Cole took every seat in the stalls at a pretentious and terrible play and stood in the street handing out free theatre tickets to a series of extremely bald passers-by giving them all free tickets. The performance was wrecked because as soon as the lights went up, the circles and the gallery saw one short and expressive word spelt out by the baldheads of strategically placed men in the stalls.

When viewed from the dress circle, the assembly of shiny bald heads in the carefully chosen seats clearly spelt out an expletive – complete with a dot over the ‘i’.

Other gags are timeless classics. Cole often targeted his peers. For example, playing on the innate good manners of the well-bred English gent… Horace’s personal favourite was the often repeated string joke when posing as a road surveyor, he would persuade two City businessmen to hold opposite ends of a piece of string around a street corner while he undertook some measurement. Then he would retire to a pub to watch the mounting anger and confusion of his abandoned victims. In a similar vein, he set up a party for people with names like Winterbotham, Ramsbotham, Higginbotham and Boddam-Whettam before slipping away leaving all the “bottoms” to introduce themselves.

He was also fond of spontaneous pranks. When he stumbled on a road crew without a foreman one day, Cole leapt into the breach and directed the men to London’s busy Piccadilly Circus, where he had them excavate a huge trench in the street. A nearby policeman obligingly redirected the heavy downtown traffic all day, and it was several hours before the city noticed the unauthorised hole.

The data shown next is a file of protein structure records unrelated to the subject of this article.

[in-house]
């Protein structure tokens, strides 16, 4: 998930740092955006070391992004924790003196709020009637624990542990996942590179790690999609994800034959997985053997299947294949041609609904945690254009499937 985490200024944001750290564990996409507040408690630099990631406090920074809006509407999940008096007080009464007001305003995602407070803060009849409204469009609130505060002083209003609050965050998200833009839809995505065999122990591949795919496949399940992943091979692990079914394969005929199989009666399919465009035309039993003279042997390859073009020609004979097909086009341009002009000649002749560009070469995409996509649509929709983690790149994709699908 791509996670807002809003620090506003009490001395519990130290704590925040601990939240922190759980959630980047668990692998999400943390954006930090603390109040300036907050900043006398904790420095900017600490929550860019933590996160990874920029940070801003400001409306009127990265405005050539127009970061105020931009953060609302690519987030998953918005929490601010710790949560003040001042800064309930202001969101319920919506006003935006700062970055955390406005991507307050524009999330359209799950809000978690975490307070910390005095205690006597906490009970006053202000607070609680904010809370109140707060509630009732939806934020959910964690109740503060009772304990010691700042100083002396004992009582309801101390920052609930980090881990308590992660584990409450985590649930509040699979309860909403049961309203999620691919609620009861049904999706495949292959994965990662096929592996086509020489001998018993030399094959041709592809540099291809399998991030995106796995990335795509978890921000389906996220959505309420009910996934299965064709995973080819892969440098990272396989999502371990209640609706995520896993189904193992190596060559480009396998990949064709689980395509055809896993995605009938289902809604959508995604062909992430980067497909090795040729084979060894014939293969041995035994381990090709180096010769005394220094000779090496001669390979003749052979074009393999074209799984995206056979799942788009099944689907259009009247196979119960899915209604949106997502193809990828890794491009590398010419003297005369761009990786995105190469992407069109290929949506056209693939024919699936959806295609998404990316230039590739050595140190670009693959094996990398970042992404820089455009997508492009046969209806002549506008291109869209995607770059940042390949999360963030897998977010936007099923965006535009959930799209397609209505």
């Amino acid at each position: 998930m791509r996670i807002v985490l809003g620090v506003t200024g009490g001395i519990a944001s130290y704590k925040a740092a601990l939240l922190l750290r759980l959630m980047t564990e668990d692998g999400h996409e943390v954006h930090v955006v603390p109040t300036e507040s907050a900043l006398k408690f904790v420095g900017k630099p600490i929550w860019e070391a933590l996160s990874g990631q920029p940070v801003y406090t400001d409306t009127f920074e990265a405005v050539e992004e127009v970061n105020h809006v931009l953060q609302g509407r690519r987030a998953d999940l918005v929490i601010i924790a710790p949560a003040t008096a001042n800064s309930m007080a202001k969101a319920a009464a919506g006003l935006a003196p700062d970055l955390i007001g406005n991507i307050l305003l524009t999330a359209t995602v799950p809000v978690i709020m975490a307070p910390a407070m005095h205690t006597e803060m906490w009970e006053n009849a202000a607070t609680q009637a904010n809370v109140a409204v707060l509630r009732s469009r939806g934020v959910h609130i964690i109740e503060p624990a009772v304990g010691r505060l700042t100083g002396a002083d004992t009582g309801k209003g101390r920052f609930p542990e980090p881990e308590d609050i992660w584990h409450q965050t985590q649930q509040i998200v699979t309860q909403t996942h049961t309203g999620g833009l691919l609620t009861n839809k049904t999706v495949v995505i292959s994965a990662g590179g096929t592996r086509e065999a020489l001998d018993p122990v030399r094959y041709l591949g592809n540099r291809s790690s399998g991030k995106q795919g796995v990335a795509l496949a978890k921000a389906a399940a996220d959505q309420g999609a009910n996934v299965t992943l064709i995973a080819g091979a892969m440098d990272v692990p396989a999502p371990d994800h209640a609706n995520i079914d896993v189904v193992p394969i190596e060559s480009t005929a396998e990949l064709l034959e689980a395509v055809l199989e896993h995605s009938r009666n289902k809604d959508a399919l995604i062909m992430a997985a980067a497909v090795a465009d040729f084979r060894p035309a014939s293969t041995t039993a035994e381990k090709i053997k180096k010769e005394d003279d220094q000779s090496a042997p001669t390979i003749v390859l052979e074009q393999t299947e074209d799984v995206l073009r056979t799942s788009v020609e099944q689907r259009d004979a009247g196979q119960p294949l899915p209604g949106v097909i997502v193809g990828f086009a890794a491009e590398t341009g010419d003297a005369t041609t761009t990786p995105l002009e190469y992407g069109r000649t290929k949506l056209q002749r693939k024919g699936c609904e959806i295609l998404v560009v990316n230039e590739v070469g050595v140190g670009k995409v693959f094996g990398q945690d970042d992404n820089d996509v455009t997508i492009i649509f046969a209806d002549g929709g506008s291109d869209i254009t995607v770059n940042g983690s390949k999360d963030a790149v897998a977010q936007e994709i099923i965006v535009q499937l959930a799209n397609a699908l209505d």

Revelling in his growing notoriety, Horace embarked on a series of pranks and jokes. After one newly elected MP boasted that he couldn’t be arrested, Horace slipped his watch into the politician’s pocket and challenged him to a running race. When the MP pulled ahead, Horace shouted out: “Stop thief! He’s stolen my watch!” causing both of them to be arrested. In the resulting furore, Home Secretary Winston Churchill wryly commented that Horace was “a very dangerous man to his friends.”

With his mane of hair and bristling moustache, Cole was often confused with British Prime Minister Ramsay Macdonald, causing dismay in public when he launched into a fierce attack on Labour Party policy. His own sister Annie married Neville Chamberlain.

Cole would occasionally impersonate prime minister and Labour Party leader Ramsay MacDonald, giving speeches that contradicted MacDonald’s actual political views.

Later, he capitalised on his resemblance to Ramsay MacDonald by arranging for the Labour leader to be temporarily ‘lost’ in a tax in the London traffic while Cole went to a party meeting in his disguise and gave a speech, telling the workers to work more for less.

A regular prank was to wander the streets with a cow’s udder poking through his fly. At the moment of optimum outrage, he would then produce a pair of scissors and snip off the offending protrusion.

One might expect this sort of jolly japery from, say, a bunch of students during a university rag week. For de Vere Cole, however, it was a lifetime’s work – much to the dismay of his brother-in-law, who was a rising star in the Tory Party at the time.